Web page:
Carson Wentz’s epic meltdown throws the Colts’ whole future into doubt


[10-01-2022 12:29 PM]

Ammon News - Just when you think everything is going right, along comes Carson Wentz.

There was a wonky stat floating around on Sunday afternoon. It pointed out that Wentz, the Indianapolis Colts’ quarterback, was one game away from playing an entire season without throwing an interception on the road. It’s a neat stat. And it would be meaningful if Carson Wentz was not … Carson Wentz.

Ah, but Carson Wentz is Carson Wentz. Sunday afternoon’s 28-11 collapse in Jacksonville represented a full 10 on the Wentz-ing Scale. The quarterback threw two interceptions on two consecutive plays. He fumbled – again. One absurd sack followed the other. Misreads. Happy feet. Bad decisions. The works.

Indianapolis entered Sunday with a simple playoff scenario ahead of them: Win and they were in. It was the same last week. They failed then. They failed on Sunday.

It doesn’t get much easier than a Week 18 trip to the hapless Jags, a team with two wins on the season, ranked 31st in defensive efficiency, and with just seven turnovers all year – half as many as the second-lowest figure in the league. This was a Jacksonville team with nothing to play for except future contracts. It’s a team with a rookie quarterback, still trying to find his sea legs in a rudimentary offense. It was a game played in front of a hometown crowd that arrived, en masse, more interested in wearing clown wigs to roast their owner than the game itself.

The Colts fell flat on their faces. They didn’t just lose, they were embarrassed. They were beaten up in the trenches for a second straight week – on both sides of the ball. Frank Reich, the team’s head coach and play-caller, shifted to a pass-centric approach, ditching the run game that had carried the team through its 6-1 midseason stretch. The ball was put in Wentz’s hands. Take us to the promised land.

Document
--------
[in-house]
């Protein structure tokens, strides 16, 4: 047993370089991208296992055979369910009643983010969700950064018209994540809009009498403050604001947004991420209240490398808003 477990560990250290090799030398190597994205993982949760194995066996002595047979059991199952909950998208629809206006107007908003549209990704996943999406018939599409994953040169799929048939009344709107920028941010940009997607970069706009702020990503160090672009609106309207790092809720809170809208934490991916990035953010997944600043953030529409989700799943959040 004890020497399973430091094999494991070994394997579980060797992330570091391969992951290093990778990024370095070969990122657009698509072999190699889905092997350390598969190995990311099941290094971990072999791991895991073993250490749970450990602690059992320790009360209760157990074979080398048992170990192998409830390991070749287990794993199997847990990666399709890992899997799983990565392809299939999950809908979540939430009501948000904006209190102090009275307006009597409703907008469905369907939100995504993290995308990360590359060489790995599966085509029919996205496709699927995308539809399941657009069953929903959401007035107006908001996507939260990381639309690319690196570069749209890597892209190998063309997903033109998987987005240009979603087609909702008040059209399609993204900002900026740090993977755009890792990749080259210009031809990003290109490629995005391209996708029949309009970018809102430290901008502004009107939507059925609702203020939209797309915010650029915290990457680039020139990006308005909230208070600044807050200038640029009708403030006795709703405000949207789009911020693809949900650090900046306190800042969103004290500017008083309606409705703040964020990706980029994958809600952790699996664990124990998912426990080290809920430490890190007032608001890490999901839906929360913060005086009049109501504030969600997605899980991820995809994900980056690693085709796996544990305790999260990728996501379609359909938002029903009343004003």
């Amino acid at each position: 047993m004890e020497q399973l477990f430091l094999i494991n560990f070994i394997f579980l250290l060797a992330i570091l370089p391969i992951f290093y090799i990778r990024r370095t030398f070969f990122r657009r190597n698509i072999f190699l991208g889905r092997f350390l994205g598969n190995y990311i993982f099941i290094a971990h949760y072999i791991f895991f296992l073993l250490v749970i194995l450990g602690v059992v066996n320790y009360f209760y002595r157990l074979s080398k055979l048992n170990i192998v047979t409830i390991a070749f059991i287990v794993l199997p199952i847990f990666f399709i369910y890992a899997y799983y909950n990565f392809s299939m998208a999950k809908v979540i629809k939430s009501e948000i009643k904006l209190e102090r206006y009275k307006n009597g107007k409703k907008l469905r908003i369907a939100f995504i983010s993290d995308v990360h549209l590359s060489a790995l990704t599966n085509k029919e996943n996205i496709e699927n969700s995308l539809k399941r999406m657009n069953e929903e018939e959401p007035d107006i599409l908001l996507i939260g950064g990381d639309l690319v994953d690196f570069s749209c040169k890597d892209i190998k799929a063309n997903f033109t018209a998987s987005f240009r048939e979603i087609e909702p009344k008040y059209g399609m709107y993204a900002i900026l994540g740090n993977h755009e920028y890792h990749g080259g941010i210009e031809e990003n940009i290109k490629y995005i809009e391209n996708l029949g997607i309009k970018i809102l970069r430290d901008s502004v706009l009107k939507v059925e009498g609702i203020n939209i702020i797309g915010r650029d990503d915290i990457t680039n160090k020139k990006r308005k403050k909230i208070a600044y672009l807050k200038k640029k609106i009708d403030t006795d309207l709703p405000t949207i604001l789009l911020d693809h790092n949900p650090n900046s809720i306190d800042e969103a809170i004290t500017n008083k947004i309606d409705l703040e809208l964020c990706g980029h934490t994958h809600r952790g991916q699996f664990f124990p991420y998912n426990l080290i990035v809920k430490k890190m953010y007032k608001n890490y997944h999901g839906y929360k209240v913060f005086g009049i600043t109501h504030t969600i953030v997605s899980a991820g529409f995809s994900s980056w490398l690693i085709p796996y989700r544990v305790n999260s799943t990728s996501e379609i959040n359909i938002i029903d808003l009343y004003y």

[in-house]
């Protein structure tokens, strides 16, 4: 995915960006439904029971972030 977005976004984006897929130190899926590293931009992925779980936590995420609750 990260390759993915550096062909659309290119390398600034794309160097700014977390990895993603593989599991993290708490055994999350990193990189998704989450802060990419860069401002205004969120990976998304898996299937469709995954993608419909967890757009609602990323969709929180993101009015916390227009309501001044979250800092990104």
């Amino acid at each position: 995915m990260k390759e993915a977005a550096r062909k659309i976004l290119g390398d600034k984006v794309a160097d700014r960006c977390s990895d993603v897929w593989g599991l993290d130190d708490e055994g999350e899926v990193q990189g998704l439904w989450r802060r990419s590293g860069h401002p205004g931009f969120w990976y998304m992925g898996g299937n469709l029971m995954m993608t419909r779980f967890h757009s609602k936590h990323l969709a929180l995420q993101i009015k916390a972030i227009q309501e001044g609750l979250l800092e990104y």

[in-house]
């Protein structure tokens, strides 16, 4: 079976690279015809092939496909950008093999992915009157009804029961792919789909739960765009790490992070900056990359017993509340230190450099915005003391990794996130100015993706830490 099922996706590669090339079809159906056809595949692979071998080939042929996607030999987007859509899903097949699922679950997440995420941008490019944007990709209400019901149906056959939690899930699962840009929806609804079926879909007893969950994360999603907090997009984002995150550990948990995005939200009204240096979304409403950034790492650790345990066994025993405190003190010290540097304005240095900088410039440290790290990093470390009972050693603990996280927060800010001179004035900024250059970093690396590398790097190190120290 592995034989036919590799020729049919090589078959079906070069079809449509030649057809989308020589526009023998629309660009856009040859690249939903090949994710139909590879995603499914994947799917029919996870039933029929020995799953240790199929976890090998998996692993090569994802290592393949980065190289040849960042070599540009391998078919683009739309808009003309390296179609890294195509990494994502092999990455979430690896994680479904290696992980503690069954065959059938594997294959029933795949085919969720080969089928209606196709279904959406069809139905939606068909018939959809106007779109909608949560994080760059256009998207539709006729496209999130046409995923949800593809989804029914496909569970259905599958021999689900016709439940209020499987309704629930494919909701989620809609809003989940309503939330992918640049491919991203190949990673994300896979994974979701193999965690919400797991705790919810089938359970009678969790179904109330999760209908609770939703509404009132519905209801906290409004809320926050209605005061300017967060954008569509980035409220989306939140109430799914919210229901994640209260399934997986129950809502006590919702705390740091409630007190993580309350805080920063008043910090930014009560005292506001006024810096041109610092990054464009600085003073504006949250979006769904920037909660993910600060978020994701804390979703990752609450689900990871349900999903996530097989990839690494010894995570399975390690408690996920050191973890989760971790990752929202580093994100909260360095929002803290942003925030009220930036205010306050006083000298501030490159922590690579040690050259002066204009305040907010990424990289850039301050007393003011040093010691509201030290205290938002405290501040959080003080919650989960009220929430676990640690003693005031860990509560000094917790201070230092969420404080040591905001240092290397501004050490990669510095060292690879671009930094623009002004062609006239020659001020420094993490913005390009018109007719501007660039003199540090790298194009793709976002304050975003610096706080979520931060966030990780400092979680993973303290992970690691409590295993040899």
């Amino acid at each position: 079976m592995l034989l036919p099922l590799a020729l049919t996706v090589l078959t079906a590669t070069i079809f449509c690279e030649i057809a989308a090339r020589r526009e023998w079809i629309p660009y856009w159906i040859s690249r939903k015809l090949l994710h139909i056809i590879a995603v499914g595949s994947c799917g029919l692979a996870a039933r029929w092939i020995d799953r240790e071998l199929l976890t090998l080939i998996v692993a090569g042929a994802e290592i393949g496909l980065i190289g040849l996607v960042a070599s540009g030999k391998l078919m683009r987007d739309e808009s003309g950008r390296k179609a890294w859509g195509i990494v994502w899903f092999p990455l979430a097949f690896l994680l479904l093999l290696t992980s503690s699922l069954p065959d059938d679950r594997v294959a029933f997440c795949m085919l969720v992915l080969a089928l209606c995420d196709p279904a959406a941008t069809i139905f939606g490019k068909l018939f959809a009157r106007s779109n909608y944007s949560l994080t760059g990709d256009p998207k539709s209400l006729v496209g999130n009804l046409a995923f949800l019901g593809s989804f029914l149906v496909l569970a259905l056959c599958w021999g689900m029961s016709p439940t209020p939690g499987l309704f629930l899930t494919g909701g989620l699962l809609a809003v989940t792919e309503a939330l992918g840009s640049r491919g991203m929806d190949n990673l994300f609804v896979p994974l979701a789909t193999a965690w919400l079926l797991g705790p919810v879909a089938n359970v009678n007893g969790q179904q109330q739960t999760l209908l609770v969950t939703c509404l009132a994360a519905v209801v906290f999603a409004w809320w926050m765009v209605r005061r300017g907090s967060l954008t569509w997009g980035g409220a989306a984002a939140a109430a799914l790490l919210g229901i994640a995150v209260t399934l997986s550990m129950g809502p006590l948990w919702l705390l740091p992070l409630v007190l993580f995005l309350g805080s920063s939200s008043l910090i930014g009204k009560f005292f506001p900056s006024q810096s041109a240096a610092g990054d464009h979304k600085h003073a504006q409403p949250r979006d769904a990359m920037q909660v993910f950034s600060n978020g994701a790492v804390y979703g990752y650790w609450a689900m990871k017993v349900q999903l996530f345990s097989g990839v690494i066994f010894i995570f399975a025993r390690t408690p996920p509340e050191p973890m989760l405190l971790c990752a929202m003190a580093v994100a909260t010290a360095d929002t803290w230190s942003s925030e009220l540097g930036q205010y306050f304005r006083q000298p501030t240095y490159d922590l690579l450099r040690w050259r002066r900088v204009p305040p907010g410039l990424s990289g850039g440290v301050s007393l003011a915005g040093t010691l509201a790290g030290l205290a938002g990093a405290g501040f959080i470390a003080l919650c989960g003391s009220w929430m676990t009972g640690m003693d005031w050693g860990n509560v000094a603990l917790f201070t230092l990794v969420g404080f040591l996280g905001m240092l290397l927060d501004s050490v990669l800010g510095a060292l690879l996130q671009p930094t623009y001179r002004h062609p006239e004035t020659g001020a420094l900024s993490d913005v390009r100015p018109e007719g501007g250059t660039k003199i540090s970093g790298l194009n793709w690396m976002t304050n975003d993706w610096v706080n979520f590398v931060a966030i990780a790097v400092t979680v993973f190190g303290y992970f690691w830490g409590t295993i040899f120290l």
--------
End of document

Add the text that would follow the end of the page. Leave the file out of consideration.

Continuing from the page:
Even by the standards of the finest Wentz-ings, this was something special. More than any other high-level quarterback, you can feel Wentz’s indecision seeping through the screen. You can almost see the cogs churning. Should I throw this? I shouldn’t throw this. I’m not gonna throw this. Bleep. Did I just throw that?

Sunday’s performance had been coming. Barfing up turnovers is part of the whole Wentz Experience, he has just had an unusual amount of turnover look for extended stretches this season. ProFootballFocus, the NFL’s leading charting service, charted 16 “turnover worthy” throws from Wentz heading into Sunday, with over half of those coming on the road – and that might be a conservative figure. Against the Jaguars, he lodged his eighth fumble of this season, a career-low by his standards, but pushing still pushing his total number of turnovers for the season up to 14 – and his turnover-worthy plays closer to the mid-20s.

A reminder: The Colts are still due to send the Eagles a first-round pick for Wentz in the upcoming draft. Wentz is also on the books for $28m next season, good for the 10th-largest cap hit of any player in the league.

Indianapolis have built an excellent roster. It’s the kind that is tailor-built for a get-hot-for-a-month postseason run: A bruising offensive line; a young running back whose skill-set complements one of the league’s most bountiful run games; playmakers at every level of the defense. On both sides of the ball, the Colts have smart coaches, all at the cutting edge of where the game is at and where it’s going.

Then there’s the quarterback spot. The Colts bet that Reich’s innovative style could curb some of the quarterback’s baser instincts, that they could scheme around his flaws, hiding some of his decision-making issues with nifty play designs. They could handle the bad, they theorized, so long as it didn’t arrive at the worst time possible. They bet that they could navigate through the regular season, and that Wentz’s off-beat playmaking chops could be a difference-maker in a tight playoff game.

On Sunday, that all went bust. Two weeks ago, the Colts had the look of a stealth contender. Now, they’re outside looking in, once again facing long-term questions about where they go as a franchise and what they do at quarterback.

You saw that right. That’s the 4-12 Giants running a very obvious quarterback sneak on third-and-9 in the second quarter of a Week 18 game. I remind you: ESPN’s Adam Schefter has reported that Joe Judge will be back as head coach for the 2022 season. Judge has weaponized his special blend of rah-rah nonsense to such a degree that Giants owner John Mara has claimed he sees something of the Bill Belichick or Bill Parcells in the young coach. The video above – and reality itself – would indicate otherwise.

There is no franchise that will head into the offseason in a deeper hole than the Giants.

*theguardian




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